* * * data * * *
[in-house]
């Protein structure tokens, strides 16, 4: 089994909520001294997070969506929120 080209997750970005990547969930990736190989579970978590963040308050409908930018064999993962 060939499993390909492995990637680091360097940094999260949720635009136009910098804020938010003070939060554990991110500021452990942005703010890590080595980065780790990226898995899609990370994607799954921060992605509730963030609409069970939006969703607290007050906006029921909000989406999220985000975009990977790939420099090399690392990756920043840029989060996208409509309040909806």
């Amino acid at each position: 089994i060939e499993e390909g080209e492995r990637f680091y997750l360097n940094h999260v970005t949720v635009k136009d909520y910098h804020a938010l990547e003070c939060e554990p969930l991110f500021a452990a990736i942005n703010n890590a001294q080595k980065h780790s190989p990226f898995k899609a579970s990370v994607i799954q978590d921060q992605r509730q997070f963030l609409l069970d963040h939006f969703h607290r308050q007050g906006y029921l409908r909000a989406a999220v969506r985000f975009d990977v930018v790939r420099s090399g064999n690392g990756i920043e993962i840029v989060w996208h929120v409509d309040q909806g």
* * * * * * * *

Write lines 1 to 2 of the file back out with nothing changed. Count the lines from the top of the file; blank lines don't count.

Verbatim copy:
[in-house]
């Protein structure tokens, strides 16, 4: 089994909520001294997070969506929120 080209997750970005990547969930990736190989579970978590963040308050409908930018064999993962 060939499993390909492995990637680091360097940094999260949720635009136009910098804020938010003070939060554990991110500021452990942005703010890590080595980065780790990226898995899609990370994607799954921060992605509730963030609409069970939006969703607290007050906006029921909000989406999220985000975009990977790939420099090399690392990756920043840029989060996208409509309040909806």